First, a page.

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  Der letzte Mann

rating: (out of 4 stars)

Germany; 1924; aka The Last Laugh
Directed by F.W. Murnau; produced by Erich Pommer; written by Carl Mayer
Starring Emil Jannings, Maly Delschaft, Max Hiller, Emilie Kurz, Hans Unterkircher, Olaf Storm, Hermann Vallentin

In the 1920s German Expressionism is the best known movement to make films, with leading directors Robert Wiene, F.W. Murnau and Fritz Lang, directing expressionist masterpieces like 'Das Cabinet des Dr. Caligari', 'Nosferatu, eine Symphonie des Grauens', 'Faust' and 'Metropolis'. But another German genre emerged in the 1920s, named the Kammerspiel, and 'Der letzte Mann' is the bext example. This genre focused on a small group of characters and dealt with dramatic events in daily life, often ending unhappily.

This film tells the story of a doorman (Emil Jannings) at the Atlantic Hotel, who loses his job and has to the work the hotel's washrooms. With his jobs his great uniform is lost, which gives his life meaning not only on the streets in front of the hotel, but also at home in his apartment building. Almost literally the world of the doorman collapses, in some sequences where Murnau does use the expressionist visual style.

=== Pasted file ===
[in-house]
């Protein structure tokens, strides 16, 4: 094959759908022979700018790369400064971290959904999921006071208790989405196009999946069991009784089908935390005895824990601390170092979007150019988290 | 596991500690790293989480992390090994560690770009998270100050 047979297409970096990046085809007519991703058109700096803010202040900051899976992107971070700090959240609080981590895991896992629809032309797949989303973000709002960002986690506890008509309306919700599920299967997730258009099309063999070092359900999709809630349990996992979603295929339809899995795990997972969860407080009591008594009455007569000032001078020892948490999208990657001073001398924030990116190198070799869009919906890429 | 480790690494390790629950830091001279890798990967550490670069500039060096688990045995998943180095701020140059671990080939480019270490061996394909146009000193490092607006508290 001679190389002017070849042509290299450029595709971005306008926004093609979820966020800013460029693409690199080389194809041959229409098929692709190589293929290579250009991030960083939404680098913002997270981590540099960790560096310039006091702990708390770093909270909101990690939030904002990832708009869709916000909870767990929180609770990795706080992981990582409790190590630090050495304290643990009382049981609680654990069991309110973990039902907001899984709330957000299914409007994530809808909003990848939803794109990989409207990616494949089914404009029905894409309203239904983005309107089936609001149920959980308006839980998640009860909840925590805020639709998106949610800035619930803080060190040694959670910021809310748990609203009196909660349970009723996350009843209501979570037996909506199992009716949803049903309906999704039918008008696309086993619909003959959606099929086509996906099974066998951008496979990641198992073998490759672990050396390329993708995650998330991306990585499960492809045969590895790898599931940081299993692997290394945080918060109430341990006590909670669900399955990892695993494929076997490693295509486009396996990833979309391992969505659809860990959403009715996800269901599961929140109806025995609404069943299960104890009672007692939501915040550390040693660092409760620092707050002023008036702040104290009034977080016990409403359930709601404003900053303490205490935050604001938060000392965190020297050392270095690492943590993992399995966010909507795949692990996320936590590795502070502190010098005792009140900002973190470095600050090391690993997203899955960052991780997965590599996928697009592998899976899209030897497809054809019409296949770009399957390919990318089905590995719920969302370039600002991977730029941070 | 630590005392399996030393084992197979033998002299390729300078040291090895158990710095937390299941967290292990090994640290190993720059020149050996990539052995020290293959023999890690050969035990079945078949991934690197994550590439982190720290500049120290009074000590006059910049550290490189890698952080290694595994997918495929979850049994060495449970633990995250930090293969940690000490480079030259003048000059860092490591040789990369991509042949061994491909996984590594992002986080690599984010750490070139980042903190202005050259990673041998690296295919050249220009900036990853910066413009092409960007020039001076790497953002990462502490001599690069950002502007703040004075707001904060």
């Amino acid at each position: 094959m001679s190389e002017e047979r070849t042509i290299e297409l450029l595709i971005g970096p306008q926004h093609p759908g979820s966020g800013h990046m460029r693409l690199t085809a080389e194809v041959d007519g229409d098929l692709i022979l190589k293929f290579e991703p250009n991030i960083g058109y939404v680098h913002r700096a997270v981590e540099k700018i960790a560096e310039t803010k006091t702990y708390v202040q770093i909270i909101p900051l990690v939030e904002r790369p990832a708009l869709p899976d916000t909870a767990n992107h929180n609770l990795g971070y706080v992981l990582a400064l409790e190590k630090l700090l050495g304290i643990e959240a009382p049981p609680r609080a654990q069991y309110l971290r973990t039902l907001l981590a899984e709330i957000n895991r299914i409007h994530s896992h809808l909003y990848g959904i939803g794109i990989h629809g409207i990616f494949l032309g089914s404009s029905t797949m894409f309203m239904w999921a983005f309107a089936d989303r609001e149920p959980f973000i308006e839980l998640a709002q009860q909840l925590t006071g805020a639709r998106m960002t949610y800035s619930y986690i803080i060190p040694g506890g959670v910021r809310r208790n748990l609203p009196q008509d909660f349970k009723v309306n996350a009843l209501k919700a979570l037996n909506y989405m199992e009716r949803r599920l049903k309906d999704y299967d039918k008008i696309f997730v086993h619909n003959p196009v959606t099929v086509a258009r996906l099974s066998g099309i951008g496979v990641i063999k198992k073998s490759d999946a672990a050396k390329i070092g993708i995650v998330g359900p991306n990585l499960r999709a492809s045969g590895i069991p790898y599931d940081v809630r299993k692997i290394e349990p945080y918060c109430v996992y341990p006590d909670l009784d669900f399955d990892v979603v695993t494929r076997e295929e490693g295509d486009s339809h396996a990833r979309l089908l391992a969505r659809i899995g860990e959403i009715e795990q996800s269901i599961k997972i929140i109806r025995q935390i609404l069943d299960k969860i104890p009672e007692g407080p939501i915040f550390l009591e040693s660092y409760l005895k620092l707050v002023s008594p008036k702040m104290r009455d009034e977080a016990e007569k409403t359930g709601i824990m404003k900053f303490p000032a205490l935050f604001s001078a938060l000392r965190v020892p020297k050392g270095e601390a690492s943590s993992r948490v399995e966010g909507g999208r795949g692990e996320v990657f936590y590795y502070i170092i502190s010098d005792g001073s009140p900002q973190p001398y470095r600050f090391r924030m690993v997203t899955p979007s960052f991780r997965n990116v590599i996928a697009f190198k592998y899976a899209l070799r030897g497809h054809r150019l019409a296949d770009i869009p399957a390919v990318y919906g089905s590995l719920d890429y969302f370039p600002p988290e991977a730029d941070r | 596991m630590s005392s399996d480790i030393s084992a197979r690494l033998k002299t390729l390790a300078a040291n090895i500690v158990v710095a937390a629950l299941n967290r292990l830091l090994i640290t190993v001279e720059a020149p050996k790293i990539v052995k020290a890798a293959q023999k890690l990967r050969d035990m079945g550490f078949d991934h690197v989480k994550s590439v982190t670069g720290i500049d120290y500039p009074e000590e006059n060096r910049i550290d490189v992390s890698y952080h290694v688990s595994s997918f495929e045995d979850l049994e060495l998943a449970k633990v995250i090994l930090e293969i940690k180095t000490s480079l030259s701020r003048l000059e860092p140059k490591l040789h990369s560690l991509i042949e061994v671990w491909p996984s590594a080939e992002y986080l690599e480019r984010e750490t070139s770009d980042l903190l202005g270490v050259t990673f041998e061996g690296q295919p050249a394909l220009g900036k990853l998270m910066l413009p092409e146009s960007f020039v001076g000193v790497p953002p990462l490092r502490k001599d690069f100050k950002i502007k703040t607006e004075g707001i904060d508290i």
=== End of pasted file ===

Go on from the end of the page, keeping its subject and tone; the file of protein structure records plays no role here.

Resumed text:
Although the story goes towards an unhappy conclusion, the only logical ending the film could have, the production company (UFA) objected it and forced writer Mayer and director Murnau to add a happy ending. Of course they did not want to, it seemed very impausible, but they were forced. To demonstrate their unhappiness they exaggerated and even used an intertitle to explain the "author took pity" on the old man. The result is an epilogue where the doorman inherits a fortune and spends it with friends and strangers.

The used intertitle is the only one in the film and would not be there if the strange epilogue wouldn't be there either. The story, as other films in the Kammerspiel genre, was told through images, the right editing, some symbolism, a perfect performance from Emil Jannings, the great Oscar-winning actor in silent films, and director Murnau using the camera, together with cinematographer Karl Freund, in a terrific new way. From time to time it seems to simply flow through the air.

'Der letzte Mann' belongs to the best Murnau films, I would go with 'Sunrise: A Song of Two Humans' as the best, and it belongs to the greatest of the German silent films, and there are quite a few. Many of those films were technically brilliant and never cease to amaze. 'Der letzte Mann' may be from the 1920s, it is still able to move us emotionally. The final moments show a frustrated reaction on studio intervention, which makes it all the more interesting.

  Review by Reinier Verhoef